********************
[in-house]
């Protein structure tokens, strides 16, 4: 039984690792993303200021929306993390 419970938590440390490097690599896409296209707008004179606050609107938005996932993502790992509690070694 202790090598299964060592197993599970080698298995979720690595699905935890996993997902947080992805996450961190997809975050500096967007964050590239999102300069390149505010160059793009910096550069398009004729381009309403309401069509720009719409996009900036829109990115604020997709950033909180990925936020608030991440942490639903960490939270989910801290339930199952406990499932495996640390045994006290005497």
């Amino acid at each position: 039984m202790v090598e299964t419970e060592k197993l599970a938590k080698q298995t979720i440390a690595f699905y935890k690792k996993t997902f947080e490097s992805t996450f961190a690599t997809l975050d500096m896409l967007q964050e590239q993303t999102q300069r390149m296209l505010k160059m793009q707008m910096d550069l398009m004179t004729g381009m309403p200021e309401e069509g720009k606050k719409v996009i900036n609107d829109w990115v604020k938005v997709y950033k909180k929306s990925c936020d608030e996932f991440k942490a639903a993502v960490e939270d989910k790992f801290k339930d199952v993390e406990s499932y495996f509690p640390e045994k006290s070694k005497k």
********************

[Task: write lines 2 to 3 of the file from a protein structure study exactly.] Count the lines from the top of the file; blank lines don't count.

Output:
């Protein structure tokens, strides 16, 4: 039984690792993303200021929306993390 419970938590440390490097690599896409296209707008004179606050609107938005996932993502790992509690070694 202790090598299964060592197993599970080698298995979720690595699905935890996993997902947080992805996450961190997809975050500096967007964050590239999102300069390149505010160059793009910096550069398009004729381009309403309401069509720009719409996009900036829109990115604020997709950033909180990925936020608030991440942490639903960490939270989910801290339930199952406990499932495996640390045994006290005497």
């Amino acid at each position: 039984m202790v090598e299964t419970e060592k197993l599970a938590k080698q298995t979720i440390a690595f699905y935890k690792k996993t997902f947080e490097s992805t996450f961190a690599t997809l975050d500096m896409l967007q964050e590239q993303t999102q300069r390149m296209l505010k160059m793009q707008m910096d550069l398009m004179t004729g381009m309403p200021e309401e069509g720009k606050k719409v996009i900036n609107d829109w990115v604020k938005v997709y950033k909180k929306s990925c936020d608030e996932f991440k942490a639903a993502v960490e939270d989910k790992f801290k339930d199952v993390e406990s499932y495996f509690p640390e045994k006290s070694k005497k």